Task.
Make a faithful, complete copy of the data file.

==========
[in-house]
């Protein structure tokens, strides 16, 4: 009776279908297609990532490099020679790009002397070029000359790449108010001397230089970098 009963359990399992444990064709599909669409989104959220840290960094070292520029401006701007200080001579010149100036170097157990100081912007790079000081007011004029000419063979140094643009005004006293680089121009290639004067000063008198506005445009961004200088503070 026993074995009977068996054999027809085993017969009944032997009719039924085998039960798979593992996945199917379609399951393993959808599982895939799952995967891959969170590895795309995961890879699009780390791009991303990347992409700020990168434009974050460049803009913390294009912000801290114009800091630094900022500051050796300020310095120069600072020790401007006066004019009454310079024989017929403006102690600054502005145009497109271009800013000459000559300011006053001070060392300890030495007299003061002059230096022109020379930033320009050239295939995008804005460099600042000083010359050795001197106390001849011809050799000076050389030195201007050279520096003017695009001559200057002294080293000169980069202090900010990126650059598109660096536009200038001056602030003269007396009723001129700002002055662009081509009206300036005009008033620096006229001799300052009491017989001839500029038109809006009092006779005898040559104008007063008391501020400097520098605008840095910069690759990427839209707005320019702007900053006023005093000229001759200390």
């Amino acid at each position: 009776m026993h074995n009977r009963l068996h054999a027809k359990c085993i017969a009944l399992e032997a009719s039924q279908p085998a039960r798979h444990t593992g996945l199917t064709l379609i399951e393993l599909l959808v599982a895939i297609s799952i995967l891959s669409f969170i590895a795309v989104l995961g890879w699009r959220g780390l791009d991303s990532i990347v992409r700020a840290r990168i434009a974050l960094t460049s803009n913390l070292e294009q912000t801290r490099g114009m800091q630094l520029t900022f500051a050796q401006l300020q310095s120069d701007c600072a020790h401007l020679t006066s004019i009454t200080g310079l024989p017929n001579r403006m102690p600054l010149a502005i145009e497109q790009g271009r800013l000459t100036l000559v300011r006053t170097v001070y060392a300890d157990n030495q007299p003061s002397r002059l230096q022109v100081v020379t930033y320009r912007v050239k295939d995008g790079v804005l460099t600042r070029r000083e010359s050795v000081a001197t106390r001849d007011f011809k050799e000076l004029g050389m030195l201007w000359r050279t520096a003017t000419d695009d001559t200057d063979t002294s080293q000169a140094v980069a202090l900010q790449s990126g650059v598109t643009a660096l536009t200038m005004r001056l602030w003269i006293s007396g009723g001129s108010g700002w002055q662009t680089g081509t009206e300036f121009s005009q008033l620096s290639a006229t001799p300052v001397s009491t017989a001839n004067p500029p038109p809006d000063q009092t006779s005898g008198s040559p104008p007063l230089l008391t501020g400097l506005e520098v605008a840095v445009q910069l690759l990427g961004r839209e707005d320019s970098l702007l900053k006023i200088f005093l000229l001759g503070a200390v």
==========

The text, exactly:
[in-house]
């Protein structure tokens, strides 16, 4: 009776279908297609990532490099020679790009002397070029000359790449108010001397230089970098 009963359990399992444990064709599909669409989104959220840290960094070292520029401006701007200080001579010149100036170097157990100081912007790079000081007011004029000419063979140094643009005004006293680089121009290639004067000063008198506005445009961004200088503070 026993074995009977068996054999027809085993017969009944032997009719039924085998039960798979593992996945199917379609399951393993959808599982895939799952995967891959969170590895795309995961890879699009780390791009991303990347992409700020990168434009974050460049803009913390294009912000801290114009800091630094900022500051050796300020310095120069600072020790401007006066004019009454310079024989017929403006102690600054502005145009497109271009800013000459000559300011006053001070060392300890030495007299003061002059230096022109020379930033320009050239295939995008804005460099600042000083010359050795001197106390001849011809050799000076050389030195201007050279520096003017695009001559200057002294080293000169980069202090900010990126650059598109660096536009200038001056602030003269007396009723001129700002002055662009081509009206300036005009008033620096006229001799300052009491017989001839500029038109809006009092006779005898040559104008007063008391501020400097520098605008840095910069690759990427839209707005320019702007900053006023005093000229001759200390």
């Amino acid at each position: 009776m026993h074995n009977r009963l068996h054999a027809k359990c085993i017969a009944l399992e032997a009719s039924q279908p085998a039960r798979h444990t593992g996945l199917t064709l379609i399951e393993l599909l959808v599982a895939i297609s799952i995967l891959s669409f969170i590895a795309v989104l995961g890879w699009r959220g780390l791009d991303s990532i990347v992409r700020a840290r990168i434009a974050l960094t460049s803009n913390l070292e294009q912000t801290r490099g114009m800091q630094l520029t900022f500051a050796q401006l300020q310095s120069d701007c600072a020790h401007l020679t006066s004019i009454t200080g310079l024989p017929n001579r403006m102690p600054l010149a502005i145009e497109q790009g271009r800013l000459t100036l000559v300011r006053t170097v001070y060392a300890d157990n030495q007299p003061s002397r002059l230096q022109v100081v020379t930033y320009r912007v050239k295939d995008g790079v804005l460099t600042r070029r000083e010359s050795v000081a001197t106390r001849d007011f011809k050799e000076l004029g050389m030195l201007w000359r050279t520096a003017t000419d695009d001559t200057d063979t002294s080293q000169a140094v980069a202090l900010q790449s990126g650059v598109t643009a660096l536009t200038m005004r001056l602030w003269i006293s007396g009723g001129s108010g700002w002055q662009t680089g081509t009206e300036f121009s005009q008033l620096s290639a006229t001799p300052v001397s009491t017989a001839n004067p500029p038109p809006d000063q009092t006779s005898g008198s040559p104008p007063l230089l008391t501020g400097l506005e520098v605008a840095v445009q910069l690759l990427g961004r839209e707005d320019s970098l702007l900053k006023i200088f005093l000229l001759g503070a200390v």